Veganism is seriously on the rise according to many experts. With its substantially different profile to carnivorous diets we ask, do vegans risk hair loss?
The vegan diet involves avoiding products that come from animals. So all dairy products, eggs, honey, and meat are on the list. It requires a huge shift for a committed carnivore to switch.
The news is full of stories and articles proclaiming the benefits of going to a vegan diet, for health and environmental reasons. It is hard to argue with the claims around the damage done to the environment. The rearing of animals for meat is incredibly water intensive, especially in the production of beef. Also, the amount of waste produced by the animals represents another challenge. Whether you are looking at the gases or effluent the problem is mountainous and hard to ignore.
The health benefits of veganism would seem to stand up to scrutiny. A 15 year UK study following 60000 men and women found that vegetarians were 11% less likely to develop cancer, and vegans a remarkable 19% less likely. Beyond cancer, there are numerous other associated advantages. Improved blood pressure, as well as a reduced risk of heart disease and diabetes, to name a few.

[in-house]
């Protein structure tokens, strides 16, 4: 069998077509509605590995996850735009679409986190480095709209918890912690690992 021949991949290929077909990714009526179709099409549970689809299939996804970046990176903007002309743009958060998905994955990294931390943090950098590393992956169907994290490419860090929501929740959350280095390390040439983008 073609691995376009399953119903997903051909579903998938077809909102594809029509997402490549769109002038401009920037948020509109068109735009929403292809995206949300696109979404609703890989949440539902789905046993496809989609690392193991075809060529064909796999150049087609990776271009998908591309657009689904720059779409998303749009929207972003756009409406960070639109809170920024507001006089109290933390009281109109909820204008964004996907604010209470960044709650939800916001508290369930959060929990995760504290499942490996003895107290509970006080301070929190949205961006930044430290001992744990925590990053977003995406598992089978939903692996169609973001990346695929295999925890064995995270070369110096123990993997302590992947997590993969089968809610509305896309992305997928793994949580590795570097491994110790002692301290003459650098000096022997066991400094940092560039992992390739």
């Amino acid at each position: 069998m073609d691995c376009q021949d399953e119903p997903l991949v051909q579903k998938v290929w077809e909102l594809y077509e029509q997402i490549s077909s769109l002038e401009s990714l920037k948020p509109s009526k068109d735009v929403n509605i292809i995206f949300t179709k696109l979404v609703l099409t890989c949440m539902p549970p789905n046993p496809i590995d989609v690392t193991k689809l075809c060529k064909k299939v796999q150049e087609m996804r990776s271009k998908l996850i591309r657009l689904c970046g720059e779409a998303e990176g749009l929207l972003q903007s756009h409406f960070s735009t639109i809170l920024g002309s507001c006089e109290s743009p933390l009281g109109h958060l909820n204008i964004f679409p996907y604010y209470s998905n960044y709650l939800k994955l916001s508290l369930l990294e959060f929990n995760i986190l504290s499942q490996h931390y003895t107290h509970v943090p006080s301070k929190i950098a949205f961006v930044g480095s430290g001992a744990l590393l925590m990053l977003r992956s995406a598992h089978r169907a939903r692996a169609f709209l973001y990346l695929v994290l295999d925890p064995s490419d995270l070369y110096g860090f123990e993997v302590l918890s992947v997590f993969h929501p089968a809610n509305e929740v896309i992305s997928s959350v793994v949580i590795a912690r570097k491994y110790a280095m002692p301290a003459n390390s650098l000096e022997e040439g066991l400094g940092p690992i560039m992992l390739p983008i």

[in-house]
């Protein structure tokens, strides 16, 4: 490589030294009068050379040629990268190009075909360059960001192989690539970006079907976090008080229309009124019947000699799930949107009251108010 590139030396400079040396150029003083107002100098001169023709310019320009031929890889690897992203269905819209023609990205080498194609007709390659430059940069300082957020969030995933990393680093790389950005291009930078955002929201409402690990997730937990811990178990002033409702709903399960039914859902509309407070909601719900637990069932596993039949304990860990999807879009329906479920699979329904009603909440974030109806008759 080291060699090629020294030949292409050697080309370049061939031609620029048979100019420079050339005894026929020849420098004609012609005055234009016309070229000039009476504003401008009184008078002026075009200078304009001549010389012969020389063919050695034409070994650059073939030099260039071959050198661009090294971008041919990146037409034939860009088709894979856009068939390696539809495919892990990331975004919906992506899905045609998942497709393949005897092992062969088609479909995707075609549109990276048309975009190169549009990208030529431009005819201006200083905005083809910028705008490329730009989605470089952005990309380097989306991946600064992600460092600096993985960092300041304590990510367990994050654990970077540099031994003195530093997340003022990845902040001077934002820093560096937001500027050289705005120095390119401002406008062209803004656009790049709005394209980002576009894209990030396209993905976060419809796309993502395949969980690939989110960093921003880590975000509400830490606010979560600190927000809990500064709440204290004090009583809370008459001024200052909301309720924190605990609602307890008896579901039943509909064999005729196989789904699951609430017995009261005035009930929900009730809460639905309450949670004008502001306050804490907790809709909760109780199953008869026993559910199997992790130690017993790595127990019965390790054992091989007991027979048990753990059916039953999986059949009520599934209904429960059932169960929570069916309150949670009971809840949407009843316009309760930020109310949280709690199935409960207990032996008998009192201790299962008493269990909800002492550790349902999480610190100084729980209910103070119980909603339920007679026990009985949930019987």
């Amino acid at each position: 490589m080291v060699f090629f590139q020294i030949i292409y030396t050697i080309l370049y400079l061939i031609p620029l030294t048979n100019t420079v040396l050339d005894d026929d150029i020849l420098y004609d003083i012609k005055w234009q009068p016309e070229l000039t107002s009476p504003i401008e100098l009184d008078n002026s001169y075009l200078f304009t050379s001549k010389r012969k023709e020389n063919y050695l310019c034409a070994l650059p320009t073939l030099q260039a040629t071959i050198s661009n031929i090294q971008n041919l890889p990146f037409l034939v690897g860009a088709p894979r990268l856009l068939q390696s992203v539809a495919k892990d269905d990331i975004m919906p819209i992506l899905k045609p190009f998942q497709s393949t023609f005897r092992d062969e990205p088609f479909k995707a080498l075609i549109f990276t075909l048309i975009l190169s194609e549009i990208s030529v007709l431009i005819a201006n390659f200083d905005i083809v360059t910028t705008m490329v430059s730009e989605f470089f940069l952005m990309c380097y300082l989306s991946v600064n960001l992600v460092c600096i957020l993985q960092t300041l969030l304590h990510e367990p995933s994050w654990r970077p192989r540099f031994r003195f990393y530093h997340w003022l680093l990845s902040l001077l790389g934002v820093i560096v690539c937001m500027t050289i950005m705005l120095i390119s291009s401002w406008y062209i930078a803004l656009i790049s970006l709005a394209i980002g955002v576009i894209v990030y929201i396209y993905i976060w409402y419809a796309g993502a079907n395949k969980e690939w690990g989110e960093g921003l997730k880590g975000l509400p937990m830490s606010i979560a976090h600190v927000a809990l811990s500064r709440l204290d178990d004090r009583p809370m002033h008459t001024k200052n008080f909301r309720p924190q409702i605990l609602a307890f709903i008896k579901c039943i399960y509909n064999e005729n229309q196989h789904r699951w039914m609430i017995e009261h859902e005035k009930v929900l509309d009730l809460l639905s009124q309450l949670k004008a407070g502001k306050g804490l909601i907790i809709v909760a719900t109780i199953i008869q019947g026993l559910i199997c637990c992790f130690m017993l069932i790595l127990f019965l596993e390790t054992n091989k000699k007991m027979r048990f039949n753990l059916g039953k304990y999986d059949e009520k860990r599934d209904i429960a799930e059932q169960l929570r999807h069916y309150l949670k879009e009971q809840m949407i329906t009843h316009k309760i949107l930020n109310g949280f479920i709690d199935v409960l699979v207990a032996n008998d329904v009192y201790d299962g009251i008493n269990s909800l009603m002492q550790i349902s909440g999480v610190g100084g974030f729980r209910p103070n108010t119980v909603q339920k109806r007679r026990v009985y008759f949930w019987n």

On The Rise
What are the numbers behind the claims that veganism is increasing in popularity? BMG Research ran a study on 1507 British subjects and found that over 12% would consider a vegan diet. Though fully one third might take the decision if they had to kill their own food. The British vegan society estimate that the number of vegans has trebled in the last decade. In the States, a Harris poll of 2017 adults found that 3.4%, equivalent to over eight million Americans, were solely vegetarian and that one million were strictly vegan.
If you are one of those considering a change then there are some important facts you will need to take into consideration. There are a range of nutrients and vitamins that can become difficult to work into the diet. Vitamins B12 and D for starters. Minerals like iodine, zinc, calcium and, in particular, iron. All will need to carefully replaced, or more likely supplemented.
The danger to the quality of hair and its growth is a real one too. Vitamin D is vital, as is iron. But so are a range of minerals, and long chain Omega-3’s.
Beyond hair loss, there have been a couple of studies, both controversial, suggesting a link between increased mental health and sickness than their meat-eating counterparts. The NHS in England has concluded that reduced exposure to some cancers is balanced by a lower quality of life.
HIS Hair Clinic
Far from a clear picture, the full story on veganism is still being written. Definite pros and cons on either side of the argument. But it is clear that anyone choosing to go meat-free does need to take purposeful steps to replace the missing elements from their diet. Make no mistake, a substantial change in diet is on the list of hair loss causes.
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